Rick Perry spent four years after his 2012 presidential collapse trying to ensure that "Oops" wouldn't be the final word on his political career.
It didn't work.
For the 2016 race, the longest-serving governor in Texas history swapped cowboy boots for eyeglasses, hit the road again, promoted his state's job-creating prowess, boned up with policy experts. This would be a humbler, better prepared candidate, ready for the national spotlight, he promised.
Now, barely three months after Perry announced presidential bid No. 2 in a broiling airplane hangar outside Dallas, the reboot is history.
So, too, seemingly is the political career he wanted to revive.
"It's a fool's errand to think, 'I ran before, I made these mistakes so I'll fix them and everything will be fine,'" said Dave Carney, the architect of Perry's 2012 campaign. "It just doesn't work that way."
It was no surprise when Perry announced Friday in St. Louis that he was suspending a campaign that was nearly broke and polling at close to zero. Still, such a precipitous drop was once hard to imagine for a savvy politician who had presided for 14 years over Texas and its booming economy.
Perry, 65, hasn't announced his retirement, but so far there's been no repeat of the pledge, made after the 2012 debacle, not to ride off into the political sunset.
He could turn up on the political speech circuit or find work as a TV analyst. But Perry appears to be out of options for elected office. A U.S. Senate run would mean challenging Ted Cruz, a tea party favorite elected in 2012 and now among the pack of GOP presidential hopefuls, or John Cornyn, the second-ranking Republican who just won a new term last year.
For now, expect Perry and his wife, Anita, to hang out at their recently built home in rural Round Top, about 80 miles from Austin and a stone's throw from football games at the former governor's beloved Texas A&M.
"We have our house in the country, we have two beautiful children and two adorable grandchildren, four dogs, and the best sunset from our front porch that you could ever imagine," Perry said Friday. "Life is good."
Many observers saw today's Perry, who displayed strong one-on-one campaigning skills and country charm during frequent Iowa visits, as a far stronger candidate than four years ago. Back then, he was a brief front-runner until he flamed out after failing to remember during a debate the name of the third federal agency he had promised to shutter if elected.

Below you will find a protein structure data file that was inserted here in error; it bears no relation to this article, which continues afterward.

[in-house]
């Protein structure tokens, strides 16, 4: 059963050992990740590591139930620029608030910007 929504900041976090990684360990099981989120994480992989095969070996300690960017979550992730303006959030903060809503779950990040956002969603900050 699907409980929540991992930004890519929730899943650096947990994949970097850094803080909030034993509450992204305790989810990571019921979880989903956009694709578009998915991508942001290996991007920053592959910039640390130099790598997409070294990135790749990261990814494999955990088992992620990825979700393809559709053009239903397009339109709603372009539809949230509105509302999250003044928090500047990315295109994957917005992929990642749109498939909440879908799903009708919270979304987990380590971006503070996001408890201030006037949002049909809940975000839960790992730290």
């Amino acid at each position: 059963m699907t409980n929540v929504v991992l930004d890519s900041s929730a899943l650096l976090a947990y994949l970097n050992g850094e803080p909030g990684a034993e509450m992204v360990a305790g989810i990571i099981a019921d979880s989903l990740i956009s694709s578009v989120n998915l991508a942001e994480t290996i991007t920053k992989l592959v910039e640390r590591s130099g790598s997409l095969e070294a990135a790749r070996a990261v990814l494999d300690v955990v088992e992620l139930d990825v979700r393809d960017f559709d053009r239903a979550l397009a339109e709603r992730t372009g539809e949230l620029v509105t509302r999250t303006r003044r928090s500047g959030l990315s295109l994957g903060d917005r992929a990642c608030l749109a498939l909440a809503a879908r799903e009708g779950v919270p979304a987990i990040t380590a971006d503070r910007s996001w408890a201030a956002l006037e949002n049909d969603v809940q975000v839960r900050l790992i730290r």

"Oops," he muttered sheepishly.
It was the Energy Department, joining the Departments of Commerce and Education on the Perry hit list.
"You saw a different guy, but he was invalidated by that gaffe," said Republican strategist Ford O'Connell. "He worked his tail off, he put a lot of effort in. But there was no way he could have recovered."
This time, Perry trumpeted being an Air Force veteran, talked up his experience with the Texas-Mexico border, gave a memorable speech on the Republican Party's uneasy relationship with race relations and launched a populist attack on Wall Street banks.
Early and often, he said Donald Trump was a destructive force in GOP politics.
But Perry's dismal polling did not improve enough for him to make the main stage of the first debate. After that, a lack of campaign cash caught up with him.
Perry long had proved himself a powerhouse fundraiser in Texas and well connected nationally. But aides say he was surprised by how quickly donations dried up when he left office in January.
Some unfinished business still awaits: a felony indictment from an Austin grand jury last summer. Perry is accused of publicly threatening, then carrying out, a 2013 veto of $7.5 million in state money for public corruption prosecutors. That came after the Democratic head of the unit rebuffed Perry's calls to resign following her jailing for drunken driving.
A Texas appeals court nullified a coercion charge that Perry had faced, but he still is accused of abuse of power. Perry has asked the state's highest court to toss that, too.
Now, no matter what happens, Perry will not have to deal with the prospect of leaving the campaign for possible court appearances.
"As prepared as he was, as great a governor as he was," said Roy Bailey, a longtime Perry supporter and top Texas donor, "he just didn't get that second look."
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